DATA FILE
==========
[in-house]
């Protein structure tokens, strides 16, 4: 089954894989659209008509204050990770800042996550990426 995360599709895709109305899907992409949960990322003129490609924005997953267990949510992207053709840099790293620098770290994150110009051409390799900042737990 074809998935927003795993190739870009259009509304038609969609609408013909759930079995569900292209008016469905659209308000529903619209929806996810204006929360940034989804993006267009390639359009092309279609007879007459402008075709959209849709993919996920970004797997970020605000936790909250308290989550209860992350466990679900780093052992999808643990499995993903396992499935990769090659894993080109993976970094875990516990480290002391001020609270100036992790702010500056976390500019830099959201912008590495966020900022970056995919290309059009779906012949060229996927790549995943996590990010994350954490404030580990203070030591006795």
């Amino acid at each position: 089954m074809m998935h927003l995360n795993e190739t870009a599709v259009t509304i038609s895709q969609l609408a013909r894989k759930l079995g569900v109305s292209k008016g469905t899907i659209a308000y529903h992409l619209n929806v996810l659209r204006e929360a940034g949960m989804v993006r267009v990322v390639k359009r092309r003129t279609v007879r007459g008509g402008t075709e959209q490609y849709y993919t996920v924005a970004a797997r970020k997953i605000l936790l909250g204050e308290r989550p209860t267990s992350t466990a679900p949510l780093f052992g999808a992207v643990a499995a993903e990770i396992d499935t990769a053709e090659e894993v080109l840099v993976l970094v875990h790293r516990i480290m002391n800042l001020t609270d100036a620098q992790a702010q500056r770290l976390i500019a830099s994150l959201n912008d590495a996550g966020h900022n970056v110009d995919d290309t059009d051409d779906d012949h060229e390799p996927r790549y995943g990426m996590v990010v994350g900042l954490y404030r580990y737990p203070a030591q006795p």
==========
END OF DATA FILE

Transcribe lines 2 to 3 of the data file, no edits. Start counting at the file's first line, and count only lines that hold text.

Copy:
């Protein structure tokens, strides 16, 4: 089954894989659209008509204050990770800042996550990426 995360599709895709109305899907992409949960990322003129490609924005997953267990949510992207053709840099790293620098770290994150110009051409390799900042737990 074809998935927003795993190739870009259009509304038609969609609408013909759930079995569900292209008016469905659209308000529903619209929806996810204006929360940034989804993006267009390639359009092309279609007879007459402008075709959209849709993919996920970004797997970020605000936790909250308290989550209860992350466990679900780093052992999808643990499995993903396992499935990769090659894993080109993976970094875990516990480290002391001020609270100036992790702010500056976390500019830099959201912008590495966020900022970056995919290309059009779906012949060229996927790549995943996590990010994350954490404030580990203070030591006795």
């Amino acid at each position: 089954m074809m998935h927003l995360n795993e190739t870009a599709v259009t509304i038609s895709q969609l609408a013909r894989k759930l079995g569900v109305s292209k008016g469905t899907i659209a308000y529903h992409l619209n929806v996810l659209r204006e929360a940034g949960m989804v993006r267009v990322v390639k359009r092309r003129t279609v007879r007459g008509g402008t075709e959209q490609y849709y993919t996920v924005a970004a797997r970020k997953i605000l936790l909250g204050e308290r989550p209860t267990s992350t466990a679900p949510l780093f052992g999808a992207v643990a499995a993903e990770i396992d499935t990769a053709e090659e894993v080109l840099v993976l970094v875990h790293r516990i480290m002391n800042l001020t609270d100036a620098q992790a702010q500056r770290l976390i500019a830099s994150l959201n912008d590495a996550g966020h900022n970056v110009d995919d290309t059009d051409d779906d012949h060229e390799p996927r790549y995943g990426m996590v990010v994350g900042l954490y404030r580990y737990p203070a030591q006795p």